banner image

4 Things to Do Before Federal Student Loan Payments Restart

hands typing on laptop

April 11, 2022

The COVID-19 emergency relief for certain federal student loans suspends required payments and reduced the interest rate on student loans held by the federal government to 0.00%.

When your student loan payments resume — at your pre-COVID-19 interest rates — these four easy steps can help you make the best out of repaying your student loans.

1. Understand the different kinds of student loans and COVID-19 assistance.

You may have a mix of federal and private student loans. It's important to understand that not all student loans were eligible for COVID-19 assistance.

Federal Student Loans

If you attended college classes in 2010 or later and took out federal loans, your federal student loans are part of the William D. Ford Federal Direct Loan Program. These loans, and a small number of other loans held by the federal government, automatically received COVID-19 emergency relief benefits from the government. This was initially granted in the spring of 2020. The biggest benefits for these loans were the automatic reduction of interest rates to 0.00% and suspension of required federal student loan payments during the assistance period.

If you attended college before 2010 using federal loans, you may have Direct Loans or non-government-owned federal loans in the Federal Family Education Loan Program. Most non-government-owned FFEL program loans did not qualify for COVID-19 emergency relief benefits, but your lender or servicer may have provided the option to place your student loans on forbearance to postpone payments temporarily if you were financially impacted by COVID-19.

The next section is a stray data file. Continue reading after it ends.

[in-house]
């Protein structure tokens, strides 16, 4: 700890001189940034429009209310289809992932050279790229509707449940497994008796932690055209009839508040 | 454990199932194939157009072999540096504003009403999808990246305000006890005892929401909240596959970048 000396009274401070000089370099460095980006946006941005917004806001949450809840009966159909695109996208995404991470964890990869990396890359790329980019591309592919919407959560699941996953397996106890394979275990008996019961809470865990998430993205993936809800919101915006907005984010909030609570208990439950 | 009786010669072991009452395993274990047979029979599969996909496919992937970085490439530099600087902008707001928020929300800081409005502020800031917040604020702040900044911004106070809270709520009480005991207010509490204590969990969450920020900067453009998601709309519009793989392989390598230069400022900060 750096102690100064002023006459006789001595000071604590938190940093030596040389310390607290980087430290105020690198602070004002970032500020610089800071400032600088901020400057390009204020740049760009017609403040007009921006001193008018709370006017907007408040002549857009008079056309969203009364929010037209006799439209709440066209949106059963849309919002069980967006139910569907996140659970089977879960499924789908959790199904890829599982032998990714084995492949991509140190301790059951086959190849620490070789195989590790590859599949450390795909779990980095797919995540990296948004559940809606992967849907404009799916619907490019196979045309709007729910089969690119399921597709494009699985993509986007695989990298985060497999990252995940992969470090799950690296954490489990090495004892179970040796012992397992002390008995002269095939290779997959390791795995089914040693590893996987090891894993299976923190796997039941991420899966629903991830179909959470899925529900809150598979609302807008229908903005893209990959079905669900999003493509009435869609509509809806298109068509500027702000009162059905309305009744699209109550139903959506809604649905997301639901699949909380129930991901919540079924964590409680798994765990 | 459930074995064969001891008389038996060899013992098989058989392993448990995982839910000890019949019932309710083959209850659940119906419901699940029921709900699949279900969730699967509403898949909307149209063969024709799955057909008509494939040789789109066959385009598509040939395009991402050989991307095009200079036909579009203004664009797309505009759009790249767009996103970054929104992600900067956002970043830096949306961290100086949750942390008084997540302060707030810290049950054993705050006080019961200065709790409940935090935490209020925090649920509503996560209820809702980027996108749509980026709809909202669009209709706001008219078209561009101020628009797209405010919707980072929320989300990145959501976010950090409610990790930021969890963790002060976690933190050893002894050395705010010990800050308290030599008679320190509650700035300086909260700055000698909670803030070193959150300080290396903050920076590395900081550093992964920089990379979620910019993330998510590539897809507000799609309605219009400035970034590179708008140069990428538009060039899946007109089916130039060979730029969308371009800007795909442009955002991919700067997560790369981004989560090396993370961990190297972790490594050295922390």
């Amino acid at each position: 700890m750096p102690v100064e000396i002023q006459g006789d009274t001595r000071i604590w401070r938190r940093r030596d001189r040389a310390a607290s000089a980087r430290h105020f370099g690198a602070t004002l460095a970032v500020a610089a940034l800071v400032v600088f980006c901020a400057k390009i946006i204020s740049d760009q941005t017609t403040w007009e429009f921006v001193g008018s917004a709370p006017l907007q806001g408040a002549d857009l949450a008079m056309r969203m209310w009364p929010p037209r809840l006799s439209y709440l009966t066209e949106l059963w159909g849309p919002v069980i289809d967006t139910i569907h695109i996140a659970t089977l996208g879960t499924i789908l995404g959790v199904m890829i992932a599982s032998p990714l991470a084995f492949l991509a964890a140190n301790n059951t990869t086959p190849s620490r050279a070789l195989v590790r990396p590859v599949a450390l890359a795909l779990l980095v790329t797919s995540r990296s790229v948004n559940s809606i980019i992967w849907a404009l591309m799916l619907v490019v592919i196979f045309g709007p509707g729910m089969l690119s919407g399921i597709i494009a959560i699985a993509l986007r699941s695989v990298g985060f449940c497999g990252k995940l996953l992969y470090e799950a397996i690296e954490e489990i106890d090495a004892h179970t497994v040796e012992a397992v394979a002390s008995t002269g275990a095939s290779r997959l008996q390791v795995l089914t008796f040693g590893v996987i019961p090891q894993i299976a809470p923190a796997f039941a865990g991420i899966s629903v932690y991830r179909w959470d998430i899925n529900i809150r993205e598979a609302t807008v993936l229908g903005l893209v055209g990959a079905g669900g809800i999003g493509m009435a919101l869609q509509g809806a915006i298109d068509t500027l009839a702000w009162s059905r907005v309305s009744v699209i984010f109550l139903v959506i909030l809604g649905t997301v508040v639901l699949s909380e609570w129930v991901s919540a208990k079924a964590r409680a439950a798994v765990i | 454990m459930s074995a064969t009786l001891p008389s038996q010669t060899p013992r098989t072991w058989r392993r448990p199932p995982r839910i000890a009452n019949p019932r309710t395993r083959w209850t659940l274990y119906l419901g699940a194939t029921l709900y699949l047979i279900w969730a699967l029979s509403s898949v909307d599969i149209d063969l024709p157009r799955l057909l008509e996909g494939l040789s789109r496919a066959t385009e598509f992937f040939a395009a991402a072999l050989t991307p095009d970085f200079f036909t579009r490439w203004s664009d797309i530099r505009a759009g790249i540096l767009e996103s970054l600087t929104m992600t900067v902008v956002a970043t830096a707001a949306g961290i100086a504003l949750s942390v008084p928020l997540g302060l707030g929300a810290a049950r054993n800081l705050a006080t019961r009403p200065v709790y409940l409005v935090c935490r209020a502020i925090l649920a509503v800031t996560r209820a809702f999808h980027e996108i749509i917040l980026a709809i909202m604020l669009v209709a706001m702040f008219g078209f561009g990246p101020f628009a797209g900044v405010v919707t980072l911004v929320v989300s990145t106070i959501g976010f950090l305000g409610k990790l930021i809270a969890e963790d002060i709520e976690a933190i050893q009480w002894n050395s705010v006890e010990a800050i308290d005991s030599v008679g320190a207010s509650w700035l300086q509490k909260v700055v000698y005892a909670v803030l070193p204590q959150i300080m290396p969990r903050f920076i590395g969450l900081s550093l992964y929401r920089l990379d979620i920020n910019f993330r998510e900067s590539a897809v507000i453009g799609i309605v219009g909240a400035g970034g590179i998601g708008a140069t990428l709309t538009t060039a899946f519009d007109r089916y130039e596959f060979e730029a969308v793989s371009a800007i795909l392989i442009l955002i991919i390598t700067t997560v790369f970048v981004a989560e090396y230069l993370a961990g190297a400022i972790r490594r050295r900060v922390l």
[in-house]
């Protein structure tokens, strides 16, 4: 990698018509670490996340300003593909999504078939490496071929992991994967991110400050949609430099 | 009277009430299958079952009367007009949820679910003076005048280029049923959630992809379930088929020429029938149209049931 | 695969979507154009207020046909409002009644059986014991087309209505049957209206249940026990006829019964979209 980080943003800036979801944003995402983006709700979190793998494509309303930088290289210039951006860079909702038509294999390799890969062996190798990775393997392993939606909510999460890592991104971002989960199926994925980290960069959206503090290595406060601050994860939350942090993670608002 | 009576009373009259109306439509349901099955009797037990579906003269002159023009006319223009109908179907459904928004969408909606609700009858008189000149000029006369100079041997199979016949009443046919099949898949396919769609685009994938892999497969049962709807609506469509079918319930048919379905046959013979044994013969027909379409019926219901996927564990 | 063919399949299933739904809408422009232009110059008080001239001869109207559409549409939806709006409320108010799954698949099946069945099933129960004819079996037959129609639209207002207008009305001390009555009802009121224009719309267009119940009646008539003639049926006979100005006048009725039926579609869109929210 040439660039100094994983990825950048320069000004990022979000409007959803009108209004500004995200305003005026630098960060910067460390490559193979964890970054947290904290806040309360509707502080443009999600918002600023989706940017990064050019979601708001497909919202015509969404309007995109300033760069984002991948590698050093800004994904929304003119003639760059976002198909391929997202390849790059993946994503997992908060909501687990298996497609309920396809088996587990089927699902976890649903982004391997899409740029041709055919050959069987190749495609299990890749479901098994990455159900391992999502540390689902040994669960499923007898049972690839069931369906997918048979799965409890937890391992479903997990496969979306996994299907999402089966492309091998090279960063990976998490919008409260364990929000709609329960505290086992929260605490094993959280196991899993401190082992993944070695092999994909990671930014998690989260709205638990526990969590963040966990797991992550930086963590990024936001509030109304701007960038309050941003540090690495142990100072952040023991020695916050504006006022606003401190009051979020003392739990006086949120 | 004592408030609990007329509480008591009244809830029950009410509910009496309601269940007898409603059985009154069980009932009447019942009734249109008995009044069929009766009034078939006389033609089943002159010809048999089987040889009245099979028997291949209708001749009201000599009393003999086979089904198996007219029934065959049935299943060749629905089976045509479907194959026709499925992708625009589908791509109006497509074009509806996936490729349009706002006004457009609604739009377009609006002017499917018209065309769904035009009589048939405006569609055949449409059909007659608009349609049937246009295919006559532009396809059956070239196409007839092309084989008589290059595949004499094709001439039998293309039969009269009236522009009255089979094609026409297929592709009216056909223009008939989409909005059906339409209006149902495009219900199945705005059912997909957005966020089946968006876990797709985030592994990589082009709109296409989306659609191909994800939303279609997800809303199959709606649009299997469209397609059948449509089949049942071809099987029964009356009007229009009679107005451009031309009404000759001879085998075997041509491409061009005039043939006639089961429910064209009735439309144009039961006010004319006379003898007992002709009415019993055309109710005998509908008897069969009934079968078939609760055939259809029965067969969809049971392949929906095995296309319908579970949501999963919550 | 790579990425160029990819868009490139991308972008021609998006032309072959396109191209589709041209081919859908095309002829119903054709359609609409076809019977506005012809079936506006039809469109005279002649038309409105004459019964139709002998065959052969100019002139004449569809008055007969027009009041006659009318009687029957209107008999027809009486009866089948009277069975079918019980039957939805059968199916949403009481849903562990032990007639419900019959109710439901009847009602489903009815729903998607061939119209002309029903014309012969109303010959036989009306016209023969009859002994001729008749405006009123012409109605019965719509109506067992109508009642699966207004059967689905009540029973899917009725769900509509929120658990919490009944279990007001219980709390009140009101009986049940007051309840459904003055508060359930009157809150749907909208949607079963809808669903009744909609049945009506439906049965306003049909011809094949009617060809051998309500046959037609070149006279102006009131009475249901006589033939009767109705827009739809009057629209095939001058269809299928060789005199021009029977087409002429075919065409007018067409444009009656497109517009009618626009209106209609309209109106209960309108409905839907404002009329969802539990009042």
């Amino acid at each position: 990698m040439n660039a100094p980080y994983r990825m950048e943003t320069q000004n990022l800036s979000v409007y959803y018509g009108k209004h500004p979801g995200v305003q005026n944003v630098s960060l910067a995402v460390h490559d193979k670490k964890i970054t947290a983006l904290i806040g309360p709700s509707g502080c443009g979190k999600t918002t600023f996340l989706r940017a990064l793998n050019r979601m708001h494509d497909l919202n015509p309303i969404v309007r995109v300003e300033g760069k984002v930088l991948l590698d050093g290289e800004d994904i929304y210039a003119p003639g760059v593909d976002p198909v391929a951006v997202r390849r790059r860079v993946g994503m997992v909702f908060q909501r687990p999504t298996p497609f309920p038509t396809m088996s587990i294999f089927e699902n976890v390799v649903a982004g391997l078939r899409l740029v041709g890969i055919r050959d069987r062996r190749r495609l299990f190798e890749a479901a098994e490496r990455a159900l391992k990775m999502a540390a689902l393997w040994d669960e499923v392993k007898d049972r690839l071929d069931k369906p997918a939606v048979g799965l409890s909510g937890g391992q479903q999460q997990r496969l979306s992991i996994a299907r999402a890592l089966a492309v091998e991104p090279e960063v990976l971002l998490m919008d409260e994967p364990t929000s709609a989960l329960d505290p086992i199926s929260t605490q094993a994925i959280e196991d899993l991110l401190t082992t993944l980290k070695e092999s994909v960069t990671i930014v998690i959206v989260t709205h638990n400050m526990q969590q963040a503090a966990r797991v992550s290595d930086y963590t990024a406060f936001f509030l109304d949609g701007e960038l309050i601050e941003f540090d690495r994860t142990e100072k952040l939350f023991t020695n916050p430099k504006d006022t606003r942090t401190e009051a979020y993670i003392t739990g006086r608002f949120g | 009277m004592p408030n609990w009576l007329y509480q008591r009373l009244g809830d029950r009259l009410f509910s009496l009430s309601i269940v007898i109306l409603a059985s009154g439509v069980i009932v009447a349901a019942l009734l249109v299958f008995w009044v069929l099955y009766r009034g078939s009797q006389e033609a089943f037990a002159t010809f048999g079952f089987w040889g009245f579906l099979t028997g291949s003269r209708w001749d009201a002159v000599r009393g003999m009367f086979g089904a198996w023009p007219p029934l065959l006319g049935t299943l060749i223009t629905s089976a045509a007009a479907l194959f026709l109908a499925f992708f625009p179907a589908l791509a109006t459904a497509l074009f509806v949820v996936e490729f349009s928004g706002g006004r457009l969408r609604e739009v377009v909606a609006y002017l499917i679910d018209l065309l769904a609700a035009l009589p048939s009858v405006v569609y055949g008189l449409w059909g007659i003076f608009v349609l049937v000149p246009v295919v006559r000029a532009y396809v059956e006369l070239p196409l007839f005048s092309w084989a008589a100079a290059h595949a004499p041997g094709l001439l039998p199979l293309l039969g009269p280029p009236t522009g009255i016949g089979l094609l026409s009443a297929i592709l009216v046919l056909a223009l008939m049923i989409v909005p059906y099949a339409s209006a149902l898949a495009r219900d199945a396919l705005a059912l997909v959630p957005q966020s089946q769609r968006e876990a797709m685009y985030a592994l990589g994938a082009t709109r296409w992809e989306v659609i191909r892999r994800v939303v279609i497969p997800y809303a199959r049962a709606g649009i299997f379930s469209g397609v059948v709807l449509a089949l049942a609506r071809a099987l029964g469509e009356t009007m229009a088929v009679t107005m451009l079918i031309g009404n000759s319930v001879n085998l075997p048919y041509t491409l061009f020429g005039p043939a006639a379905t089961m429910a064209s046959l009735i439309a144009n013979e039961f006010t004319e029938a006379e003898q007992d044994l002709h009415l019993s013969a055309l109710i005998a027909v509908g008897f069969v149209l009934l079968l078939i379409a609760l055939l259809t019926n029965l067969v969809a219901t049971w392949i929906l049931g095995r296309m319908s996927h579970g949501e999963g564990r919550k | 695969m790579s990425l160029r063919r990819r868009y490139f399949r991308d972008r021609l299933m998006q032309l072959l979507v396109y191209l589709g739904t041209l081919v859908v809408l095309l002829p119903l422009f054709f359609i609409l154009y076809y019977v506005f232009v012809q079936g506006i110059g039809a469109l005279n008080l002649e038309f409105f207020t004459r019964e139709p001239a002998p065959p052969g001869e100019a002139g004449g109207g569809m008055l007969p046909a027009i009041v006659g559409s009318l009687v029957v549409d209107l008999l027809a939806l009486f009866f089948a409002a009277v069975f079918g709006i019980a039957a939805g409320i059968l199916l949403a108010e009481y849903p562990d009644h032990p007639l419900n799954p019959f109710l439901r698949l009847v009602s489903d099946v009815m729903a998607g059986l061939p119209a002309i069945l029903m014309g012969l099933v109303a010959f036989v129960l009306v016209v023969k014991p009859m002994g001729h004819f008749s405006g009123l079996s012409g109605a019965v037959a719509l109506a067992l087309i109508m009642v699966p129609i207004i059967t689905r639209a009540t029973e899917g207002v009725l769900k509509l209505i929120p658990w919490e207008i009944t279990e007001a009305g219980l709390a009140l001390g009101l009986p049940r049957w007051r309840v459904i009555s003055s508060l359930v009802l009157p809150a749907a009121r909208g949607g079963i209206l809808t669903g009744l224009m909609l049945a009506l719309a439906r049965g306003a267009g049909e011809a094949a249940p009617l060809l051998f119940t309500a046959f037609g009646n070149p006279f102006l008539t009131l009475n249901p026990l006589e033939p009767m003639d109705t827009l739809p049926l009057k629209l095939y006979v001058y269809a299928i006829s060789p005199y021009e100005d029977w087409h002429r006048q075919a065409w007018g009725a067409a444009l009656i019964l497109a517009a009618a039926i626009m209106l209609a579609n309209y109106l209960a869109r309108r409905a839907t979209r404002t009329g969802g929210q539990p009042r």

Private Student Loans

Private student loans are offered by student loan lenders as well as banks and credit unions. These loans did not qualify for any federal student loan assistance, but many lenders have offered forbearance or other assistance options due to COVID-19 to assist their borrowers. Those benefits could be extended or could end earlier. Keep in contact with your loan servicer to know when you will need to start making private student loan payments again if you're not doing so currently.

If you suspended your payments using some assistance like a forbearance for private student loans or non-government-owned federal loans, you will be responsible for any interest that accrued during that time.

2. Confirm the servicer for your loans.

Your federal student loan servicer may have changed since you last made student loan payments.

A number of large student loan servicers for the federal government have terminated their contracts during the past year. Watch for any notifications that your loan servicer has or is changing. You can also verify the information about federal student loan servicers on the Federal Student Aid website.

Need help finding out who your loan servicer is? Check out the Know Your Student Loan Servicer article.

Because student loans can be confusing and are a popular news item, scammers try to target student loan borrowers. Always be wary of people or companies offering payment assistance for a fee. Your lender or servicer will not charge you for assistance or information.

3. Check the current rates and other details.

Use the information about your type of loan and your servicer to learn more about your student loans. It can be useful to make a list with the following information about each loan you have. Our student loan worksheet (PDF) can help you start building your list.

  • Federal or private
  • Are you currently making payments? (If not, when are they expected to begin?)
  • Current balance (Principal and outstanding interest may be listed separately.)
  • Remaining term (This may be presented as an anticipated last payment date or estimated number of remaining months in repayment.)
  • Interest rate (fixed or variable)